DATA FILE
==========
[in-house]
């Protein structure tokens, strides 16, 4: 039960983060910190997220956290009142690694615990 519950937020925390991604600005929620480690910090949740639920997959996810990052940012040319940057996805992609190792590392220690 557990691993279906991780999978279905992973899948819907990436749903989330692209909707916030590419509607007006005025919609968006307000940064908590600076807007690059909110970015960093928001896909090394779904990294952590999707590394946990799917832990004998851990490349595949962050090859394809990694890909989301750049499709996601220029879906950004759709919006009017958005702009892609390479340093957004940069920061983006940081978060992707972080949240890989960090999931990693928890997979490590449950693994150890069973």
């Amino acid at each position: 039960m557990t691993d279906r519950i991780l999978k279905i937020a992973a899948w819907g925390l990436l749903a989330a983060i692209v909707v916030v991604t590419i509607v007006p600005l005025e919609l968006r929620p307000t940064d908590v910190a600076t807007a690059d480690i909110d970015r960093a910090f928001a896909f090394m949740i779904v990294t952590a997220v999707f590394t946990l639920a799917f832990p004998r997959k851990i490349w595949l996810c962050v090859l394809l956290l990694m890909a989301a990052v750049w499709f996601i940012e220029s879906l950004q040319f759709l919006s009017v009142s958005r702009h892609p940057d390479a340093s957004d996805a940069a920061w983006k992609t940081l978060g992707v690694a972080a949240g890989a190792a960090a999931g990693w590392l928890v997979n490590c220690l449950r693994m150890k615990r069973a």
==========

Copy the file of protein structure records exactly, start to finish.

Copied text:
[in-house]
């Protein structure tokens, strides 16, 4: 039960983060910190997220956290009142690694615990 519950937020925390991604600005929620480690910090949740639920997959996810990052940012040319940057996805992609190792590392220690 557990691993279906991780999978279905992973899948819907990436749903989330692209909707916030590419509607007006005025919609968006307000940064908590600076807007690059909110970015960093928001896909090394779904990294952590999707590394946990799917832990004998851990490349595949962050090859394809990694890909989301750049499709996601220029879906950004759709919006009017958005702009892609390479340093957004940069920061983006940081978060992707972080949240890989960090999931990693928890997979490590449950693994150890069973």
């Amino acid at each position: 039960m557990t691993d279906r519950i991780l999978k279905i937020a992973a899948w819907g925390l990436l749903a989330a983060i692209v909707v916030v991604t590419i509607v007006p600005l005025e919609l968006r929620p307000t940064d908590v910190a600076t807007a690059d480690i909110d970015r960093a910090f928001a896909f090394m949740i779904v990294t952590a997220v999707f590394t946990l639920a799917f832990p004998r997959k851990i490349w595949l996810c962050v090859l394809l956290l990694m890909a989301a990052v750049w499709f996601i940012e220029s879906l950004q040319f759709l919006s009017v009142s958005r702009h892609p940057d390479a340093s957004d996805a940069a920061w983006k992609t940081l978060g992707v690694a972080a949240g890989a190792a960090a999931g990693w590392l928890v997979n490590c220690l449950r693994m150890k615990r069973a």